transfer, things went well. The Japanese NW rep led us by the crowded security check and held our hands through the entire airport. I was singled out for
the more intimate security check, imagine that.
The flight to Beijing went well with, but Michael was really squirming. The Chinese Airline rep was fantastic. She walked us through baggage claim,
immigration, customs and contacted the hotel that we were going to. The hotel had hard beds, but at this point we could have slept on anything; we were
The next morning, on to Hangzhou. Grace from Beike Biotech met us at the airport and took us to the hospital. The room is nice and the staff is second to
none. They are helpful and seem to be very interested in foreigners. Michael has had blood and urine taken, a CT scan, and an ECG. He was also
evaluated by a physical therapist. He will start acupuncture tomorrow and stem cells on Monday.
The trip was long, but thanks to the wonderful people along the way, it wasn't that bad. I want to thank all of you for keeping up with us and supporting us
Have you ever packed for a six week trip with a handicapped child to a foreign country? This is a first for us. Usually when I travel, I cram my clothes into a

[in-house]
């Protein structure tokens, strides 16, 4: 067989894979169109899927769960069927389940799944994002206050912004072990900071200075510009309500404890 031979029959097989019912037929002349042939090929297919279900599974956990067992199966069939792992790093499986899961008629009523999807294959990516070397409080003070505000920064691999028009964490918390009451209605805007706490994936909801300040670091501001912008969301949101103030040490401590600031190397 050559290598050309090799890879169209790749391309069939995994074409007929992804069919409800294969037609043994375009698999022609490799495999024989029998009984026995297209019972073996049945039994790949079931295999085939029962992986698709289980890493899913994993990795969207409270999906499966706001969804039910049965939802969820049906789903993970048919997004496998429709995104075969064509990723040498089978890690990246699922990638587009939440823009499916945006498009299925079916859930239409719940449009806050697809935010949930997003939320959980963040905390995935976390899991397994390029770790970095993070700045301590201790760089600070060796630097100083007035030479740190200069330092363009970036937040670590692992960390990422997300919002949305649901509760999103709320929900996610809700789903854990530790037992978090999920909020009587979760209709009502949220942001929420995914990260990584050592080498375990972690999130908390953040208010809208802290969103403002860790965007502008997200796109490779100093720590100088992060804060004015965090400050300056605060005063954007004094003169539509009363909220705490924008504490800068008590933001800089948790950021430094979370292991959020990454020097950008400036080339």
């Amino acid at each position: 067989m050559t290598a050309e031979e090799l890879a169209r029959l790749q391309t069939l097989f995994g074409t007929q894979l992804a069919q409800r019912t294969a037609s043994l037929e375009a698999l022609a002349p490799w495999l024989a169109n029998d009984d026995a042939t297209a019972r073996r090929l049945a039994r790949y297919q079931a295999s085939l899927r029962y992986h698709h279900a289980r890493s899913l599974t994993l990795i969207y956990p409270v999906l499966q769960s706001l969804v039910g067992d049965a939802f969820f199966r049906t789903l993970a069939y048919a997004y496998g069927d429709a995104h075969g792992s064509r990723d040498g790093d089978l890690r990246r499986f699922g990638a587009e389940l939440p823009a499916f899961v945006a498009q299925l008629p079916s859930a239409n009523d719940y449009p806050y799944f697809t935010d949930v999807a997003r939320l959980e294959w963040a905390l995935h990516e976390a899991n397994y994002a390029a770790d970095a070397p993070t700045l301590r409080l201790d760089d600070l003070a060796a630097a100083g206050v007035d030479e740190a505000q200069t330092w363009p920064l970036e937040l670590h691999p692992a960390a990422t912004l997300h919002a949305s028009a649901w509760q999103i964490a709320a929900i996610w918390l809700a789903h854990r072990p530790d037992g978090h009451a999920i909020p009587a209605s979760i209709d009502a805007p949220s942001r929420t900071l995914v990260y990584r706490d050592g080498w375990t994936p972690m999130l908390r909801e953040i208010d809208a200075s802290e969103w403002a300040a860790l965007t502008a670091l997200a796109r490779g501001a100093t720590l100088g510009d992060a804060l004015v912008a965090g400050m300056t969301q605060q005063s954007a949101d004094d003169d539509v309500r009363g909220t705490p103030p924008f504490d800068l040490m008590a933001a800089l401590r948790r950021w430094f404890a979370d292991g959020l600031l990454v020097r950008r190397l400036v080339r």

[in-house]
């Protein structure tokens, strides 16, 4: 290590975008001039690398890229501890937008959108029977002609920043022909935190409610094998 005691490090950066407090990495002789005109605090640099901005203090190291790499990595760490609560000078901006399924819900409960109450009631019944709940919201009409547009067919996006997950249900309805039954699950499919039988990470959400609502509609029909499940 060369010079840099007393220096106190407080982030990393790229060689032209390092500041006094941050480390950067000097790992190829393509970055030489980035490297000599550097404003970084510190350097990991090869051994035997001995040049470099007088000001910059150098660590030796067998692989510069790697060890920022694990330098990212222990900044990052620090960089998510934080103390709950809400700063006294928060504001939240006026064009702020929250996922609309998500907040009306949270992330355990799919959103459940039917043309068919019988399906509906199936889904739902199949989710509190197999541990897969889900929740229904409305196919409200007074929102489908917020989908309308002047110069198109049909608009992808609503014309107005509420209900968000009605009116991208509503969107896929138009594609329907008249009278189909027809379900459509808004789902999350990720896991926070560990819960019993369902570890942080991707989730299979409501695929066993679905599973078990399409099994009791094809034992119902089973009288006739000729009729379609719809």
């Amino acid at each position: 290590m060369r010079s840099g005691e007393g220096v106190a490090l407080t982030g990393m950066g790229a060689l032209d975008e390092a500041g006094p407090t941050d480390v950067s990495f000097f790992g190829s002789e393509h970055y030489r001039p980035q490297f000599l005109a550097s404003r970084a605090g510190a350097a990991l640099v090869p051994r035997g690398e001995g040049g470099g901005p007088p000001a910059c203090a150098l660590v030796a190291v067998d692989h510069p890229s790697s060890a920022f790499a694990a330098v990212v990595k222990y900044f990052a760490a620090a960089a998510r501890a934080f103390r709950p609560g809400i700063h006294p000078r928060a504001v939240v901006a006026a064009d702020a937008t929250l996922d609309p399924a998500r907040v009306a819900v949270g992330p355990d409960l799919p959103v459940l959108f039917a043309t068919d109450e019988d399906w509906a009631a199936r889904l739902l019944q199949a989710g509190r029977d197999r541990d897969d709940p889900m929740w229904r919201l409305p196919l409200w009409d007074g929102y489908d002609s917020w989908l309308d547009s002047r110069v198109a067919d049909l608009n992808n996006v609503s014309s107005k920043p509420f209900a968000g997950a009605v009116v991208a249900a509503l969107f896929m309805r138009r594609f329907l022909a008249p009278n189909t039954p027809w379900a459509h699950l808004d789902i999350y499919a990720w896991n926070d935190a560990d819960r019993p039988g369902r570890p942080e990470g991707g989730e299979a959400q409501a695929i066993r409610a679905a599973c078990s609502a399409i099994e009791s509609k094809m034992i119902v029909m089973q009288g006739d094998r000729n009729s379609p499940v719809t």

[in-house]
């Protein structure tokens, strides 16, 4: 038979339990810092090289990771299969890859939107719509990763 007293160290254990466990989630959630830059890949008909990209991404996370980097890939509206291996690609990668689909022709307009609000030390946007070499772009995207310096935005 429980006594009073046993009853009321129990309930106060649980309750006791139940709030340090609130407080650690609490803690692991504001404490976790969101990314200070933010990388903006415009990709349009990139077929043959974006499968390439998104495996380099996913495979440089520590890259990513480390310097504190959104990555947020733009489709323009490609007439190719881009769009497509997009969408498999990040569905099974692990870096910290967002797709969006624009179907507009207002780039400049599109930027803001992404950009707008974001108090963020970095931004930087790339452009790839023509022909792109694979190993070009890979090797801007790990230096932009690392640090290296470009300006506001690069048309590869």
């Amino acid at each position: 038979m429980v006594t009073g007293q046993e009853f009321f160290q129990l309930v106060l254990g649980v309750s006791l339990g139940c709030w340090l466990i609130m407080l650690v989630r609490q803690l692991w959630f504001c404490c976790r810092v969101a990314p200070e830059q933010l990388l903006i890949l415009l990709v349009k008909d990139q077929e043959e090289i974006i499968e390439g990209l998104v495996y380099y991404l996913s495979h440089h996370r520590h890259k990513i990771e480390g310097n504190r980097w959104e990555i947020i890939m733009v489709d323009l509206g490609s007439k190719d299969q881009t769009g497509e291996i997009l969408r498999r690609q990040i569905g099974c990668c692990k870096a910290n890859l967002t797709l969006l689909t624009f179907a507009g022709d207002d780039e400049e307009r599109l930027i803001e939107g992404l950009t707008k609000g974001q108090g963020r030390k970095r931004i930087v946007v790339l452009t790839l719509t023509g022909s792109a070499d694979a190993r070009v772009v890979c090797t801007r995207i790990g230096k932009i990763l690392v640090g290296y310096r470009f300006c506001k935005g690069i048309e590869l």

suitcase and am out the door; not this time. This trip has required some planning and some serious packing. Michael has one huge suitcase for just his
supplies, one for his clothes, a carry-on consisting of formula and a wheelchair to boot.
We will arrive at the airport at 4:00 AM and I will be wired from lack of sleep and the anticipation of a really long flight. I just hope this doesn't affect my
normally sunny disposition (those of you that know me can see the humor in this).
We found out that since we are now going to Hangzhou and will be staying in the Hospital instead of an apartment. Staying in a hospital sucks but it will not
be a picnic for Michael either. This will be his third hospital stay since his drowning; Pensacola, Atlanta, now Hangzhou.
I will try to update one more time before we leave.
Check out: www.pray4samantha.com
Thanks Brandino, Dean, Becky, and Mary.
Colleen, Michael's wheelchair lady, came to school on Friday to see what needed to be done with his chair to make it fit him better. It is going to require
some major adjustments; his hips were 12 inches wide, now they measure 17 inches and he is 4 inches taller than he was first fitted for the chair.
Kim and Lisa, the therapists at school, said that Michael's AFOs (splints that help prevent his feet from becoming deformed), and his hand splints need to
be adjusted. Bryan at Hanger Prostethics saw him on Saturday. He adjusted his AFO's, but we are holding off on new stuff until we return from China.
Michael has been vocal these days, maybe he knows that he is going on a long trip and is not looking forward to the flight. I have been vocal these days, I
know that I am not looking forward to the flight.
Tim and family (www.pray4tori.com) are going to be arriving in China on January 11th, just days after we return home. Who knows, our paths may cross.